I’ve still not received the gift card, could you please advise? Rgds.

From M&S came:

Thank you for contacting us. I’m sorry we’ve not sent your gift card yet. We will arrange this as soon as possible. Kind regards, Anne Gledhill, Your M&S Customer Service.

Bill responded with:

It’s [address]. For the inconvenience of all the letters, I would also like a hand-drawn picture of a smiley dinosaur to be included with the gift card. I trust you will be able to comply with this request.

An unusual demand but fair play to him. Not to be outdone, M&S replied with the following:

Thank you for getting back in touch and I am sorry to hear about the overcharging in our Taunton store for the sandwiches. As agreed with my colleagues Tracey and Anne please find a gift card for £5 to cover the overcharge of the sandwiches.

Please also find a picture of a smiling dinosaur, hand drawn. Unfortunately art was never my strong point, but I hope you will appreciate it. Thanks and regards, Steve Jones, Customer Adviser, Retail Customer Services.

Mr Jones may not have a future in the world of art, but his innovative customer service skills succeeded in prompting from Bill: "It’s awesome – they’ve more than made up for overcharging me." A neat ending, and another satisfied customer.

Friday, 2 September 2011

Sloe Gin: Country Phial

Lovely weather yesterday, here in Cornwall. London Acres was bathed in warm sunshine, across the meadow the blue river twinkled; peaceful silence broken only by birdsong. Time to go out.

In the nearby lane I met an elderly lady snaffling blackberries and sloes from the hedgerows. I nipped back for two carrier-bags.
What better than to gather succulent fruits during an afternoon stroll around the local fields, or along the river path. Both have blackberries galore - lovely with a dollop of cream, or in a pie. But also of great interest are the sloes.

Christmas has many disadvantages, but one compensation is sloe gin. Smooth, sweet, sticky, it brings comfort, a warm fuzzy swaddling as it slips down; the loathsome period recedes. You have to know to make it, so here are some instructions.

1) Collect lots of sloe berries - don't leave it too long, get out there over the next couple of weeks or you'll find they've started to turn. Good luck with this bit if you live in Newham. In fact, good luck generally.

2) Buy two 70 cl bottles of Asda Smart-Price Gin.

3) Get two empty 70 cl screw-top spirit bottles from your friendly publican.

4) Prick each of the sloes a couple of times.

5) Fill each of the four bottles half-full with gin, and a third-full with sloes.

6) Bung in a load of sugar, but leave a bit of space at the top of each bottle.

7) Give each of the bottles a really good shake. Oh, put the tops on first - sorry.

8) Place the bottles upright in a warm place. Inspect them monthly. Add more sugar, give them a bit of a shake. Put the bottles back unsampled.

9) Christmas Day. Drink four 70 cl bottles of sloe gin. You may need a friend to help you with this bit, eventually.

Thursday, 25 August 2011

Cornwall Council: Olympic Torch Masterplan

Cornwall Council's reputation with voters has skyrocketed yet again, after spare funding was revealed today for the direct benefit of local people. In times of widespread public service shortfalls and local government job losses, the Council's succeeded in showing its idiotic detractors what financial prudence is all about.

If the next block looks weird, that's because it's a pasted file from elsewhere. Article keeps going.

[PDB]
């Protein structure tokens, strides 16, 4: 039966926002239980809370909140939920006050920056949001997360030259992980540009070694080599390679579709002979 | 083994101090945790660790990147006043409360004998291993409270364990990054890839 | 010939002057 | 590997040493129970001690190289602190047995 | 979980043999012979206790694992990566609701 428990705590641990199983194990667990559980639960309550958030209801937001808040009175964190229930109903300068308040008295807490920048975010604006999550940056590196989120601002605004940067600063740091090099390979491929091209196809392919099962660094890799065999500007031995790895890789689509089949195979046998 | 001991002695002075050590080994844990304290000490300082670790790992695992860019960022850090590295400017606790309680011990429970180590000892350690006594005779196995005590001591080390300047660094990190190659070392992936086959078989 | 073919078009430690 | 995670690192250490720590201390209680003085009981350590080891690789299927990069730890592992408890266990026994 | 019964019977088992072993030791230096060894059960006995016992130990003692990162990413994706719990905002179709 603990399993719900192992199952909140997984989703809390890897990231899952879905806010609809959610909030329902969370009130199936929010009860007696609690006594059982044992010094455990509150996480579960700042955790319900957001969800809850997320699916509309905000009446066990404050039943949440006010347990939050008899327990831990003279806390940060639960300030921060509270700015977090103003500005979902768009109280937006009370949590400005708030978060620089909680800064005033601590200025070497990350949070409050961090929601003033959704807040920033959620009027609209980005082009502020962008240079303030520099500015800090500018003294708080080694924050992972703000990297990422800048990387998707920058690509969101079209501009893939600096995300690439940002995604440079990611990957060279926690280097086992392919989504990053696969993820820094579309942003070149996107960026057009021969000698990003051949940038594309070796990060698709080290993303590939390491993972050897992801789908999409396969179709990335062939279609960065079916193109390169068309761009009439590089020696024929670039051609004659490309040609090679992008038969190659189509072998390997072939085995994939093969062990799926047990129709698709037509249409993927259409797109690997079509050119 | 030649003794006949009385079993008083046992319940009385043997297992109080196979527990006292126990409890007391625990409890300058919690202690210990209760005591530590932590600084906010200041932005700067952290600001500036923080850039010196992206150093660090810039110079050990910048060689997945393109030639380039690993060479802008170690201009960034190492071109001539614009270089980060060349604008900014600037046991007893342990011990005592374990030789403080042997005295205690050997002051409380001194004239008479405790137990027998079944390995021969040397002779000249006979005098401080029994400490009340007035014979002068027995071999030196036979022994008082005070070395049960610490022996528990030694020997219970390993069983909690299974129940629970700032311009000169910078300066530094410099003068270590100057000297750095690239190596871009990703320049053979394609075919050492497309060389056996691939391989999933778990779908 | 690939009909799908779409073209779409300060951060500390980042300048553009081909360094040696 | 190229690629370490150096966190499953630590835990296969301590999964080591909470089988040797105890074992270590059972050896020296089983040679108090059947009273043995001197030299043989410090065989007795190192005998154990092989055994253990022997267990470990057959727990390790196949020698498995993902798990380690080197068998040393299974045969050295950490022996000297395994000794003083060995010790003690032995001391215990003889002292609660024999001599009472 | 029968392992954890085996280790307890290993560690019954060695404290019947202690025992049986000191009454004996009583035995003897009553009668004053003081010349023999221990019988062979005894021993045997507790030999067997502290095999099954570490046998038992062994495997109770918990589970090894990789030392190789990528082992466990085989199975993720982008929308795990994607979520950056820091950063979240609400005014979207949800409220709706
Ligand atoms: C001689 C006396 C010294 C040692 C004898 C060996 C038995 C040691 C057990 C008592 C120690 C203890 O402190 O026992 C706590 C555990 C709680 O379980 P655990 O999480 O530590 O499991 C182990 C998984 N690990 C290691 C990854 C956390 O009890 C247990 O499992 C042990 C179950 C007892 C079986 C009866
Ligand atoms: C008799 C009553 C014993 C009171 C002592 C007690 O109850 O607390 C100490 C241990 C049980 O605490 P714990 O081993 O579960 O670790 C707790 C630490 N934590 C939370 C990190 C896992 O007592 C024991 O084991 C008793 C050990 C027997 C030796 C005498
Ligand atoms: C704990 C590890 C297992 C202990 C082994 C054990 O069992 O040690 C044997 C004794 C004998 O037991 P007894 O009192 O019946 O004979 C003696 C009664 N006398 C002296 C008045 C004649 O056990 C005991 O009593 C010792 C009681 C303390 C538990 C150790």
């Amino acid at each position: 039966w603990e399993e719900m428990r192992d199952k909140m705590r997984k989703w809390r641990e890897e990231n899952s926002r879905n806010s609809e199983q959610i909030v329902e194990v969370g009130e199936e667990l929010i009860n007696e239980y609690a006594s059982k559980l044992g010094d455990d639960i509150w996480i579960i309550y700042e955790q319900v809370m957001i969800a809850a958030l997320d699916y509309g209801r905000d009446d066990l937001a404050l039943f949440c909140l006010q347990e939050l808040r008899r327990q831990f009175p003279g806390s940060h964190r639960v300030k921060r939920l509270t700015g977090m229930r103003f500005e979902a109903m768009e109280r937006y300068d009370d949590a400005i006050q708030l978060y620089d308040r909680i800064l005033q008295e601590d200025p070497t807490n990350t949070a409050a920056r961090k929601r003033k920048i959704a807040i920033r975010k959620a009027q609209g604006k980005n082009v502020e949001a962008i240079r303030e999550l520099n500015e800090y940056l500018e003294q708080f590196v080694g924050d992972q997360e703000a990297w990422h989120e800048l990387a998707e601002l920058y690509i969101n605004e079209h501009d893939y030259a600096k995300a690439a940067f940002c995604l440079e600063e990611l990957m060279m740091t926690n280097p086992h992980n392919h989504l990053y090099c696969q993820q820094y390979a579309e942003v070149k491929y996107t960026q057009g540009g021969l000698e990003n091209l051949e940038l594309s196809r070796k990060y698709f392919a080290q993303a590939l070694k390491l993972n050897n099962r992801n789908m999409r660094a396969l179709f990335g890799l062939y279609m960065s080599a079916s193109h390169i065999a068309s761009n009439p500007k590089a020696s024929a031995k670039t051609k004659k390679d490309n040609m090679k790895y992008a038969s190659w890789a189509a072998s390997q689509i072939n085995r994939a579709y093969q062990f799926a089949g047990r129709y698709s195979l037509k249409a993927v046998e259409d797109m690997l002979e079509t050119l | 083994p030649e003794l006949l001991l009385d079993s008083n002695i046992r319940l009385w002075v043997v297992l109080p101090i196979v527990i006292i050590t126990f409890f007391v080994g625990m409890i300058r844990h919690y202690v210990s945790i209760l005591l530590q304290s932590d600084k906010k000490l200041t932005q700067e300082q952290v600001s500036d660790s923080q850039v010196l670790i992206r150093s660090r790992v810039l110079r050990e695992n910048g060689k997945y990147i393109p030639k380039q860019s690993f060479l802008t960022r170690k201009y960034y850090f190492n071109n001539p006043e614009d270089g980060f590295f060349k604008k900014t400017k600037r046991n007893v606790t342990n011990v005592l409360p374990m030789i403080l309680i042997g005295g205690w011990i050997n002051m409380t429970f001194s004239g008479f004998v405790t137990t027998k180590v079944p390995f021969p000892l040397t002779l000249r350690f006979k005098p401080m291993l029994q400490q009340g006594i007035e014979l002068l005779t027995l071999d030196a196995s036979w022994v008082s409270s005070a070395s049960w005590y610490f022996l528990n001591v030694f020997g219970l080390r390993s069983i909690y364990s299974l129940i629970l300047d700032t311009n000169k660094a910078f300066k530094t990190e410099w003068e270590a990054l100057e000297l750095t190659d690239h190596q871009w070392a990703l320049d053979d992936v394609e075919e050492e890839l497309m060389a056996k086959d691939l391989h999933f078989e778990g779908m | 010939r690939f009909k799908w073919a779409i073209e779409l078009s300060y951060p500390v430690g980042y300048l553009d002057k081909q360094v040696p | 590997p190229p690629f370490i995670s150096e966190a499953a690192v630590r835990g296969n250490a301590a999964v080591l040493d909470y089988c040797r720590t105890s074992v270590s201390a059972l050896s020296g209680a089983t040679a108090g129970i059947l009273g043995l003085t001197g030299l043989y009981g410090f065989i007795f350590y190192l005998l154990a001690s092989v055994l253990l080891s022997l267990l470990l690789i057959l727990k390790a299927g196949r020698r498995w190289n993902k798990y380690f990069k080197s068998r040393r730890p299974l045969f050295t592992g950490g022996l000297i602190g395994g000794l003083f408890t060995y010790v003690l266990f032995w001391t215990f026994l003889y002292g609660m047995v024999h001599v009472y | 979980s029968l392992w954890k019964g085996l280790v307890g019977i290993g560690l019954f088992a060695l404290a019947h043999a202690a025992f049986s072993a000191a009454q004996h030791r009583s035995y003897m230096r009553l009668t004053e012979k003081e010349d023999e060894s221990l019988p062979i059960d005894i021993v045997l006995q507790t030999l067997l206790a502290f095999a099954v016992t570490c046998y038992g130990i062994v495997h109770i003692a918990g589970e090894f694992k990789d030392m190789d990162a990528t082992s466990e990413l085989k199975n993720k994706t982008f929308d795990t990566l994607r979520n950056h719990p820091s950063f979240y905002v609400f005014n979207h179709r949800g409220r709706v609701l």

In an astonishing leap of imagination which caught critics off-guard, the Council has passed up dull opportunities merely to fix roads or provide accommodation. Instead, dovetailing current international affairs with local needs, officials have rolled out a financial plan to support the passing through Cornwall next year of the Olympic Torch.

Council tourism officer Malcolm Bellend described the post created to mastermind the scheme. "We're seeking a Project Administrator to assist the Festivals & Events Coordinator in the successful delivery of the Olympic Torch Relay through Cornwall in May 2012," he intoned. "The Project Administrator will help raise awareness of the event throughout Cornwall, while also reinforcing the county's profile nationally and internationally." Bellend declined to say whether the post would be filled by an employee from the Council’s Serco industry partner, but confirmed a total promotional budget of £135,000 has been ring-fenced for the one-day event.

Despite overwhelming local enthusiasm for the Council's carefree innovation, a few 'moaning minnies' have tried to spoil the occasion. Mid-Cornwall MP Stephen Gilbert said: “It’s bonkers for Cornwall Council to throw money around when at the same time they're hitting local projects and services with funding cuts. Instead, cash should be put into schemes which benefit our communities here.”

But the 'wet blankets', say officials, are a tiny minority; most people are setting aside fears of homelessness or unemployment and embracing the Olympics whole-heartedly. It's expected the Council will soon be revealing all the Cornish venues it's secured where Olympic events will be held.

The Council's estimated that as much as £7 million could be made from the torch's journey between Land’s End and the Tamar. However, it has yet to say whether the actual financial out-turn will be independently verified, or notified to the public. It has also to explain what the project can achieve in terms of raising awareness that relentless national media bombardment can't.

Since the torch itself will be carried nationwide, it's not as if visitors will flock to see it in Cornwall. There will be no legacy left of its progress, so no long-term or even residual benefit for Cornish people. On top of that, the £100 million central government-backed advertising campaign to lure overseas tourists to Britain has concentrated on London and south-east England; the Duchy has been snubbed.

£135,000: another waste of public money by cash-strapped Cornwall Council? You decide.

Wednesday, 24 August 2011

Mind Your Head